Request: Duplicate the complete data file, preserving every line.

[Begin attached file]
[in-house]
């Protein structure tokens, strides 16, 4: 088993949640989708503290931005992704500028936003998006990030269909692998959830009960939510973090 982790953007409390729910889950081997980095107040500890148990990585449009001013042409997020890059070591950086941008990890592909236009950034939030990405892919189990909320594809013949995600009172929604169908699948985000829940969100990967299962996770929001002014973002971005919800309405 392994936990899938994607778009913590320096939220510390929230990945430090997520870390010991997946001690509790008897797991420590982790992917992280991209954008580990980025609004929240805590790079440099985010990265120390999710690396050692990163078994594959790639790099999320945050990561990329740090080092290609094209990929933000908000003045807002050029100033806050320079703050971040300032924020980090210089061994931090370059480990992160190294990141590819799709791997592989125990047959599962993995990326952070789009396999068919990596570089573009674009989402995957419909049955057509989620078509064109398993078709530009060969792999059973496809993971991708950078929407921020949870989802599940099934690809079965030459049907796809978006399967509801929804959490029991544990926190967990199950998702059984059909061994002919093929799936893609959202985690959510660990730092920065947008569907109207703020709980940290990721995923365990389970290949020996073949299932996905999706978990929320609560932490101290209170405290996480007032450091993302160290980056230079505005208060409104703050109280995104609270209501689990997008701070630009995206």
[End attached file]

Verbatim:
[in-house]
């Protein structure tokens, strides 16, 4: 088993949640989708503290931005992704500028936003998006990030269909692998959830009960939510973090 982790953007409390729910889950081997980095107040500890148990990585449009001013042409997020890059070591950086941008990890592909236009950034939030990405892919189990909320594809013949995600009172929604169908699948985000829940969100990967299962996770929001002014973002971005919800309405 392994936990899938994607778009913590320096939220510390929230990945430090997520870390010991997946001690509790008897797991420590982790992917992280991209954008580990980025609004929240805590790079440099985010990265120390999710690396050692990163078994594959790639790099999320945050990561990329740090080092290609094209990929933000908000003045807002050029100033806050320079703050971040300032924020980090210089061994931090370059480990992160190294990141590819799709791997592989125990047959599962993995990326952070789009396999068919990596570089573009674009989402995957419909049955057509989620078509064109398993078709530009060969792999059973496809993971991708950078929407921020949870989802599940099934690809079965030459049907796809978006399967509801929804959490029991544990926190967990199950998702059984059909061994002919093929799936893609959202985690959510660990730092920065947008569907109207703020709980940290990721995923365990389970290949020996073949299932996905999706978990929320609560932490101290209170405290996480007032450091993302160290980056230079505005208060409104703050109280995104609270209501689990997008701070630009995206």